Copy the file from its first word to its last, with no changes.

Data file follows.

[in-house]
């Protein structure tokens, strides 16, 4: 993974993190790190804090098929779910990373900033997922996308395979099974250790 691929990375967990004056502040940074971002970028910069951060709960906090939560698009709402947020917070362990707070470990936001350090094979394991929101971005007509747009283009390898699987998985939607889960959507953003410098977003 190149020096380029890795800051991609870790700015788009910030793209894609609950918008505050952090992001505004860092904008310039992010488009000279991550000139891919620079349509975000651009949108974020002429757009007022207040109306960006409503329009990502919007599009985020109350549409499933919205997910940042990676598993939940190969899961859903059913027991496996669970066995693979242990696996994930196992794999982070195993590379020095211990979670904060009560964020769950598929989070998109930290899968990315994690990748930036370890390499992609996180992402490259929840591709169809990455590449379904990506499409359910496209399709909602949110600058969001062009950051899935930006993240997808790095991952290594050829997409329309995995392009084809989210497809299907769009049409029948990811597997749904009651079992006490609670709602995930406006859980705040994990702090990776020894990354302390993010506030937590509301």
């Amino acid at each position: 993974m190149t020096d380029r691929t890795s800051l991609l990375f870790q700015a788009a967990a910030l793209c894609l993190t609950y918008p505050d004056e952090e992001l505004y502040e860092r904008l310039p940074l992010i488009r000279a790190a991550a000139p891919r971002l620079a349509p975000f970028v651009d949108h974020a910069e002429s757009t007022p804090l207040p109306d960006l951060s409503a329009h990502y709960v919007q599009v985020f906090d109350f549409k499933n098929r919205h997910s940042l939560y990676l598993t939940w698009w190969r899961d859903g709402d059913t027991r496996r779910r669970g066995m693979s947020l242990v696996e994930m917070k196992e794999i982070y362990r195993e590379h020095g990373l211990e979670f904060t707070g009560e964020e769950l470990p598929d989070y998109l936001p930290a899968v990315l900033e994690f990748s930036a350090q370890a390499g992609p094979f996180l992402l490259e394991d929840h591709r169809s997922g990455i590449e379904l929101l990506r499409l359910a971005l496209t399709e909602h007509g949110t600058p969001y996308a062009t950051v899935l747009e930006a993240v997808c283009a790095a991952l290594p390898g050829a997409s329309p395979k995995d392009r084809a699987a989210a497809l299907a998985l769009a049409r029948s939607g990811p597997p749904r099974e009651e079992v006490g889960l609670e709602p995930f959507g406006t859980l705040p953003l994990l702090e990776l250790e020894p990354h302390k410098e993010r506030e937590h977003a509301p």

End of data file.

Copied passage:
[in-house]
């Protein structure tokens, strides 16, 4: 993974993190790190804090098929779910990373900033997922996308395979099974250790 691929990375967990004056502040940074971002970028910069951060709960906090939560698009709402947020917070362990707070470990936001350090094979394991929101971005007509747009283009390898699987998985939607889960959507953003410098977003 190149020096380029890795800051991609870790700015788009910030793209894609609950918008505050952090992001505004860092904008310039992010488009000279991550000139891919620079349509975000651009949108974020002429757009007022207040109306960006409503329009990502919007599009985020109350549409499933919205997910940042990676598993939940190969899961859903059913027991496996669970066995693979242990696996994930196992794999982070195993590379020095211990979670904060009560964020769950598929989070998109930290899968990315994690990748930036370890390499992609996180992402490259929840591709169809990455590449379904990506499409359910496209399709909602949110600058969001062009950051899935930006993240997808790095991952290594050829997409329309995995392009084809989210497809299907769009049409029948990811597997749904009651079992006490609670709602995930406006859980705040994990702090990776020894990354302390993010506030937590509301």
């Amino acid at each position: 993974m190149t020096d380029r691929t890795s800051l991609l990375f870790q700015a788009a967990a910030l793209c894609l993190t609950y918008p505050d004056e952090e992001l505004y502040e860092r904008l310039p940074l992010i488009r000279a790190a991550a000139p891919r971002l620079a349509p975000f970028v651009d949108h974020a910069e002429s757009t007022p804090l207040p109306d960006l951060s409503a329009h990502y709960v919007q599009v985020f906090d109350f549409k499933n098929r919205h997910s940042l939560y990676l598993t939940w698009w190969r899961d859903g709402d059913t027991r496996r779910r669970g066995m693979s947020l242990v696996e994930m917070k196992e794999i982070y362990r195993e590379h020095g990373l211990e979670f904060t707070g009560e964020e769950l470990p598929d989070y998109l936001p930290a899968v990315l900033e994690f990748s930036a350090q370890a390499g992609p094979f996180l992402l490259e394991d929840h591709r169809s997922g990455i590449e379904l929101l990506r499409l359910a971005l496209t399709e909602h007509g949110t600058p969001y996308a062009t950051v899935l747009e930006a993240v997808c283009a790095a991952l290594p390898g050829a997409s329309p395979k995995d392009r084809a699987a989210a497809l299907a998985l769009a049409r029948s939607g990811p597997p749904r099974e009651e079992v006490g889960l609670e709602p995930f959507g406006t859980l705040p953003l994990l702090e990776l250790e020894p990354h302390k410098e993010r506030e937590h977003a509301p």